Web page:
There are many places of interest in Yokohama that fascinates travelers. At 106 meters, Yokohama Marine Tower, is the tallest inland light house in the whole world. It is located in the Yamashita Park next to the water front in the celebrated port area of Kannai. Japan’s largest Chinatown is situated in this city as well, and is worth a visit. You will find the food tasting very different from the Chinatown in New York or any other place. If you liked the ramen noodles there, be sure to stop by the Shin Yokohama Ramen Museum to learn how this mouth-watering dish spread from Yokohama to the rest of Japan. Very near to Chinatown is the famous Yokohama Doll Museum and the Silk Center. The Kanagawa Museum of Modern Literature with its lovely rose garden is also within reach.
Yokohama’s harbor area houses the Cosmo Clock 21, which is not only a giant ferry wheel but the worlds biggest clock too. It also provides amazing photographs at night. If you’re awed by vast arenas or stadiums, the Yokohama Arena built for 17,000 people is in the vicinity, next to the Shikansen station. The International Stadium Yokohama and Nissan Stadium are some more. Finally, in the Naka Ward, there is a famous Japanese garden called “Sankeien” that was designed by a silk trader, Tomitaro Hara.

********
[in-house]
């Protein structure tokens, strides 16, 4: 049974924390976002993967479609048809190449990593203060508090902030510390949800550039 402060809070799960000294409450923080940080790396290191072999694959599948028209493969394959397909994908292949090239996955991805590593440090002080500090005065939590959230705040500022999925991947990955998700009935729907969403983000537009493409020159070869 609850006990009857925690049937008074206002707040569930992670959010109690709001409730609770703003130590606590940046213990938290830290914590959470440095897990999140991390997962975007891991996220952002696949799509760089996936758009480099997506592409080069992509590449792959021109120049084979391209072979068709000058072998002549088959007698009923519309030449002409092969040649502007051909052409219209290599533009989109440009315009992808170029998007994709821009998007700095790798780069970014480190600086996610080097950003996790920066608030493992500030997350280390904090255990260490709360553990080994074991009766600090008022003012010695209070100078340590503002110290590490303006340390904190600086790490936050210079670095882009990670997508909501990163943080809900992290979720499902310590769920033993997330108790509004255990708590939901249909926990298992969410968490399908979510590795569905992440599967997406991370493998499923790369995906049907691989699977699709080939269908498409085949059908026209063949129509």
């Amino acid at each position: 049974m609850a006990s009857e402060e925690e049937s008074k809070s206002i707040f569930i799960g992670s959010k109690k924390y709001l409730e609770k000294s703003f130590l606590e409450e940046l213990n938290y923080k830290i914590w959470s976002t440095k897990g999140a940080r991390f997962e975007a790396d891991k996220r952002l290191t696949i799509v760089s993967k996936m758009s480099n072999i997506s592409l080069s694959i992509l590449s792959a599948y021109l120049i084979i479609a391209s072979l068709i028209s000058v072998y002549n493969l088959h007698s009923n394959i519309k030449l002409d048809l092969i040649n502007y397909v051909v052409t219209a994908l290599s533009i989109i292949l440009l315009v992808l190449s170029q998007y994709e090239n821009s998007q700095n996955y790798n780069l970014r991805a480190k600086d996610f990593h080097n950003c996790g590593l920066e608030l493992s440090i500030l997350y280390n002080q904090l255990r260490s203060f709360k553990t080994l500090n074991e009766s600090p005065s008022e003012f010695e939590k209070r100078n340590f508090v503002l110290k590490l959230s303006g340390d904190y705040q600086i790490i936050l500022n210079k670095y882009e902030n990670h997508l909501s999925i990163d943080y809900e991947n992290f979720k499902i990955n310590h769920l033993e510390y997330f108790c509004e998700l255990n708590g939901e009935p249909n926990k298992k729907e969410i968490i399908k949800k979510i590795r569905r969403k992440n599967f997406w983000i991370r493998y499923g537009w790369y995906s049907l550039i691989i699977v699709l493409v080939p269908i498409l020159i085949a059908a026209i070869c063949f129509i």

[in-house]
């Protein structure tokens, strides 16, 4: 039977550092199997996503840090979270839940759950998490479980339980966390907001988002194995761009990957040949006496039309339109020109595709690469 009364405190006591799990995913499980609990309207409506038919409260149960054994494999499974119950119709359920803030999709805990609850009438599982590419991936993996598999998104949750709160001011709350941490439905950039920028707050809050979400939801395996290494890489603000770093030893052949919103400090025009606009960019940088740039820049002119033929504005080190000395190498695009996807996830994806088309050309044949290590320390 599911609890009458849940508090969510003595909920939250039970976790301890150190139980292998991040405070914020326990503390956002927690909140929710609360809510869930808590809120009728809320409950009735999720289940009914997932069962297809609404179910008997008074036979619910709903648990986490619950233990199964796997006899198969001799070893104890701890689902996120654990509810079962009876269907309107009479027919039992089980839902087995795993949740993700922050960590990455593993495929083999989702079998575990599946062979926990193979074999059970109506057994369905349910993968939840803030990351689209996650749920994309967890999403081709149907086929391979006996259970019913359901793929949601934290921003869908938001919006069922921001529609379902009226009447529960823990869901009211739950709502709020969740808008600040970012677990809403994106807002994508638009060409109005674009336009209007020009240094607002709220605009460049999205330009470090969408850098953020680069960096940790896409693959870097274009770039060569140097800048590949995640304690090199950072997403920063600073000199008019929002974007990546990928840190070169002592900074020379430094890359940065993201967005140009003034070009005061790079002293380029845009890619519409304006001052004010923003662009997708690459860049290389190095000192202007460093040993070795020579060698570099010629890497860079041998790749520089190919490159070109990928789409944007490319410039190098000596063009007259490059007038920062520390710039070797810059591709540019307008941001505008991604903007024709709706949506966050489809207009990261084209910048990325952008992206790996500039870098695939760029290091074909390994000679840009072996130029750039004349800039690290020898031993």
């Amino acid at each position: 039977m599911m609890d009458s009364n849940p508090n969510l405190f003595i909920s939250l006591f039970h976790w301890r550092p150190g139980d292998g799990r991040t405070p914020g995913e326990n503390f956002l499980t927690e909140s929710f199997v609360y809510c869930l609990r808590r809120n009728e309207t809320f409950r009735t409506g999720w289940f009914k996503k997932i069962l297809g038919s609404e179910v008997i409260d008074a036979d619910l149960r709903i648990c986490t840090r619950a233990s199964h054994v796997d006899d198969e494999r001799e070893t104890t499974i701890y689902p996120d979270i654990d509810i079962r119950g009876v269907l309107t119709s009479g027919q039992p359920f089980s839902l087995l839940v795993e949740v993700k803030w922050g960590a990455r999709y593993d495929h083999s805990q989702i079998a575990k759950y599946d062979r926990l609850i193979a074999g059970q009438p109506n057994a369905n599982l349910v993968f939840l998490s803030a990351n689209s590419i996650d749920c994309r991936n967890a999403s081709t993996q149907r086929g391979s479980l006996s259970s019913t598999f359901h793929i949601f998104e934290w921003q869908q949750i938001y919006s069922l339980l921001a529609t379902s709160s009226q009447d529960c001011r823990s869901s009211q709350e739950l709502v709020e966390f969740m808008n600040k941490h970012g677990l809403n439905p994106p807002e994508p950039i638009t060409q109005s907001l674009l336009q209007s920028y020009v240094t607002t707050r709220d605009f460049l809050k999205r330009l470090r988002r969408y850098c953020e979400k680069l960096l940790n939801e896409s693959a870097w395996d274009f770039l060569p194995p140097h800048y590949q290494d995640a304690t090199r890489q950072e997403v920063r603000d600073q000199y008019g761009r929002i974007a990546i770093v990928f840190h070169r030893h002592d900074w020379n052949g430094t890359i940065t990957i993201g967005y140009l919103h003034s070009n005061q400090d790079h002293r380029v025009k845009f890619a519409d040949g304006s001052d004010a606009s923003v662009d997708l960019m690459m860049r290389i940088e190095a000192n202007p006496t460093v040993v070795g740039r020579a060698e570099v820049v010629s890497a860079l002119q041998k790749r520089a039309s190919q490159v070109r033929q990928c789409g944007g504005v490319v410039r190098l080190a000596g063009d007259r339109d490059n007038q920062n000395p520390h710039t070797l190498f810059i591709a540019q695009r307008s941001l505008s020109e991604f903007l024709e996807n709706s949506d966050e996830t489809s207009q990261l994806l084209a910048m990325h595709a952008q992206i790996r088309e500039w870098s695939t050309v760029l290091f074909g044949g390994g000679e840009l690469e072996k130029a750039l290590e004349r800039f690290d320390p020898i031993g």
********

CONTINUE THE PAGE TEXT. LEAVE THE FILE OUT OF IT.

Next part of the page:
Located to the southeast of Tokyo, Kamakura is on the itinerary of almost all tourists. Once upon a time it was the political capital of the country. Later its glory as a capital was lost to another city, but it remains a favorite tourist destination.
Kamakura has numerous attractions which bring tourists to this small city in great numbers, usually as a day-trip from Tokyo. Located in an open, picturesque location, is the second tallest bronze Buddha statue in Japan. It is 13.35 meters high and is second to the one in Nara’s Todaiji temple. The temple for the goddess of mercy, Kannon, sits in Hasendera. The 9.18 meters tall goddess has eleven heads representing its various characteristics. Adjacent to the temple is the Amida-do Hall, which houses a three-meter tall golden Buddha. From there you can visit the observation deck that offers a splendid view of the city, and back at the base of the slope lies a lovely garden with a temple – Benten-do – dedicated to the goddess of feminine beauty and wealth.
Kamkura’s most prized shrine is the Tsurugaoka. It is dedicated to Hachiman, the Samurai god. The main hall has a museum which displays swords, masks and documents – true treasures of the shrine. Out of the five Zen temples of Kamakura, Engakuji temple is most famous. The temple grounds include Shariden, a well designed hall where rests a tooth of Buddha. Engakunji lights up colorfully during autumn.
The beaches of Kamakura come alive with people in the summer months, while millions of people gather in the historic city to witness the New Year celebrations. In the spring, it is a custom for the Japanese to visit the Zeniarai Benten shrine to wash money. It is believed that by doing so the money doubles – worth a shot.